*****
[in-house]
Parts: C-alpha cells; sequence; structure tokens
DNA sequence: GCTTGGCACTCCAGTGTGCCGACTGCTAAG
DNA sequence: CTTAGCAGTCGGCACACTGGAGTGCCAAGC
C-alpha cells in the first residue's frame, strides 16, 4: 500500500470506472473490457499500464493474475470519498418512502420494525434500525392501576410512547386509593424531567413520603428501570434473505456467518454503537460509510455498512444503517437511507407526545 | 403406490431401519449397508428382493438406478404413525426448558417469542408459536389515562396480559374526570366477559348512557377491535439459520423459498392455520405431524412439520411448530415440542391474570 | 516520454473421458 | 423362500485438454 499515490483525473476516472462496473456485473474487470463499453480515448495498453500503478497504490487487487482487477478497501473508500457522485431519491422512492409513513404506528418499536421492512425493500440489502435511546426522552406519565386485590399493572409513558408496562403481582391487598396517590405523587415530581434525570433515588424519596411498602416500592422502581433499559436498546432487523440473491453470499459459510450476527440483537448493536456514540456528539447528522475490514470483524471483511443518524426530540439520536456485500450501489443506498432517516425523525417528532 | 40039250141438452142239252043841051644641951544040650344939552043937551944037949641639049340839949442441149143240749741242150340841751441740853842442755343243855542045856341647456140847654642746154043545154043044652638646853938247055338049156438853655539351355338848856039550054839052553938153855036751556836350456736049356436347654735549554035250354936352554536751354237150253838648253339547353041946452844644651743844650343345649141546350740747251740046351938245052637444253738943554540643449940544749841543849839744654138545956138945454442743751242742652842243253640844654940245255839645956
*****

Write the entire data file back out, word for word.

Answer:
[in-house]
Parts: C-alpha cells; sequence; structure tokens
DNA sequence: GCTTGGCACTCCAGTGTGCCGACTGCTAAG
DNA sequence: CTTAGCAGTCGGCACACTGGAGTGCCAAGC
C-alpha cells in the first residue's frame, strides 16, 4: 500500500470506472473490457499500464493474475470519498418512502420494525434500525392501576410512547386509593424531567413520603428501570434473505456467518454503537460509510455498512444503517437511507407526545 | 403406490431401519449397508428382493438406478404413525426448558417469542408459536389515562396480559374526570366477559348512557377491535439459520423459498392455520405431524412439520411448530415440542391474570 | 516520454473421458 | 423362500485438454 499515490483525473476516472462496473456485473474487470463499453480515448495498453500503478497504490487487487482487477478497501473508500457522485431519491422512492409513513404506528418499536421492512425493500440489502435511546426522552406519565386485590399493572409513558408496562403481582391487598396517590405523587415530581434525570433515588424519596411498602416500592422502581433499559436498546432487523440473491453470499459459510450476527440483537448493536456514540456528539447528522475490514470483524471483511443518524426530540439520536456485500450501489443506498432517516425523525417528532 | 40039250141438452142239252043841051644641951544040650344939552043937551944037949641639049340839949442441149143240749741242150340841751441740853842442755343243855542045856341647456140847654642746154043545154043044652638646853938247055338049156438853655539351355338848856039550054839052553938153855036751556836350456736049356436347654735549554035250354936352554536751354237150253838648253339547353041946452844644651743844650343345649141546350740747251740046351938245052637444253738943554540643449940544749841543849839744654138545956138945454442743751242742652842243253640844654940245255839645956